Ñappies and baby wipes are fine to get hold of in local stores/ pharmacies however, packaged baby food isn’t so easy. I’m not sure about powdered milk as at 14-month-old she was drinking full fat fresh milk – which we easy got hold of at our villa. Breakfast was great she loved the mountains of fresh fruit and smoothies on offer, also pancakes, muffins and different fruit breads. But we took enough baby food for lunch and dinner every day. (Our villa catered for older toddlers/ children with a daily children’s menu.)

5.) Take mosquito repellent:

In fact take mosquito everything – candles, bite spray, plug ins. The mozzie situation was intense. I gave up counting past my 40th bite, the six on my face did little to help my annoyance with the situation. Don’t think, like we foolishly did, you can buy repellent sprays in Morocco. None of it seems to work, if anything, it seemed to attract the little cretins. This was our only  gripe with the holiday. The beautiful oasis we stayed in, surrounded with lavish gardens and flowers in full bloom meant mosquitos were constantly on the prowl. However, our daughter wasn’t bitten once!! They didn’t bother with her at all.

Daytime naps:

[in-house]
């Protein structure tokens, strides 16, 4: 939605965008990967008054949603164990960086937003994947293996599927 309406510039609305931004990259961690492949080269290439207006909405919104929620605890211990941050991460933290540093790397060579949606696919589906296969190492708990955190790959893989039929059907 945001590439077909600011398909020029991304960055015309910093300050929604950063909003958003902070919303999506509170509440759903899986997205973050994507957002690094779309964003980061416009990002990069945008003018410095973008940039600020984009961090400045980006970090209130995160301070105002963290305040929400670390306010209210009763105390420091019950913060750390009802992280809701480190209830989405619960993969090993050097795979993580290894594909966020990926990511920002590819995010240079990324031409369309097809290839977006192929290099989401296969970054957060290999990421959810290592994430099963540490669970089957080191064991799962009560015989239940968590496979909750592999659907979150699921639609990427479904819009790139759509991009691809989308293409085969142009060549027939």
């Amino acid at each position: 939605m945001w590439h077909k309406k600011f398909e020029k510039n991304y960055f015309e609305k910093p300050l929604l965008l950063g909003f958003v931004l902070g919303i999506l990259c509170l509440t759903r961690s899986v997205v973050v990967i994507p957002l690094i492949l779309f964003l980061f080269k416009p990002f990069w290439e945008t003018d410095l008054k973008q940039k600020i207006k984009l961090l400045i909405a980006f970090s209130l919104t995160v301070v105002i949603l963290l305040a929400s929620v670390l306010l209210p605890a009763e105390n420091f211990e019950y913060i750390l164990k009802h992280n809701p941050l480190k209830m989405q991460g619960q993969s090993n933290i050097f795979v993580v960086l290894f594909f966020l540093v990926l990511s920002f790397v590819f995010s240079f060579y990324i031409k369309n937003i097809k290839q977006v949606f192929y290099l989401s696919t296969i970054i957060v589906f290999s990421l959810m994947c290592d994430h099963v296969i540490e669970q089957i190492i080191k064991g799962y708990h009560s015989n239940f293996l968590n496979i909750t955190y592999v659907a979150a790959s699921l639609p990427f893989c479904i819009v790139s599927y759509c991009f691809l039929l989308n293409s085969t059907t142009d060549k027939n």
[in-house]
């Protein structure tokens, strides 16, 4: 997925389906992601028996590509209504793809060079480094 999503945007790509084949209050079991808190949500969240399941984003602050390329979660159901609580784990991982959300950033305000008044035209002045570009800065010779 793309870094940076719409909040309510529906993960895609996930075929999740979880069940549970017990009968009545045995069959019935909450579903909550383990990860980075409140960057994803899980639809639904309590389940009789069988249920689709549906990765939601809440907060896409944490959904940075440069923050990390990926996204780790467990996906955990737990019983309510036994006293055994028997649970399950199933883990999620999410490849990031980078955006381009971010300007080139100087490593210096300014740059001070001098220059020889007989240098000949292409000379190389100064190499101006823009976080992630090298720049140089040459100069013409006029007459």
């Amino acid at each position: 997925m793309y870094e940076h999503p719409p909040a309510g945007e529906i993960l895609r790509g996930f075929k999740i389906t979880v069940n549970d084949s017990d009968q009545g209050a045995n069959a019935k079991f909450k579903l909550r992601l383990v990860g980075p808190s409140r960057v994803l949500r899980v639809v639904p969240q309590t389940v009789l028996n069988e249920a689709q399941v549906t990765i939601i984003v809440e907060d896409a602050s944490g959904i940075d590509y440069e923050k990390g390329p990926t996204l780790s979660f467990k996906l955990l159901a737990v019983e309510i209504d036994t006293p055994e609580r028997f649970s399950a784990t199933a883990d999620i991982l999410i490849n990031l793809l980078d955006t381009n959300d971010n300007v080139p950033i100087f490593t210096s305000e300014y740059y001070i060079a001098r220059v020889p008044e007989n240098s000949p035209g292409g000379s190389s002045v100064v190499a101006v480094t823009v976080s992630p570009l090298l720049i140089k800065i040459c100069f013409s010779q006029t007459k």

Our daughter slept like a King during the week in Morocco. Her daytime naps were legendary, maybe due to the heat? Maybe due to the relaxed atmosphere? Either way she slept brilliantly, which meant we had chance to sunbath and really recharge in peace around the villa for hours each afternoon. Bliss.

The flight:

Like most parents we were anxious about taking a toddler on an aeroplane. However, the EasyJet staff were amazing. We boarded the plane first, which meant we had time to faff with our luggage and get settled. They checked on us numerous times during the flight to see if Alannah was OK or needed any water etc. Even though she was not yet 2-years-old we booked her a seat of her own. We’re so glad we did, it made the flight much more enjoyable for all of us. She slept the entire way home – from take off to landing.

Would we recommend Marrakech to others travelling with a baby? 

Yes, definitely. It was such an experience and a lot of fun. Just come prepared so you don’t have to worry about things when you arrive.

I will be writing another blog on our amazing villa and sight seeing around Marakech in a few weeks.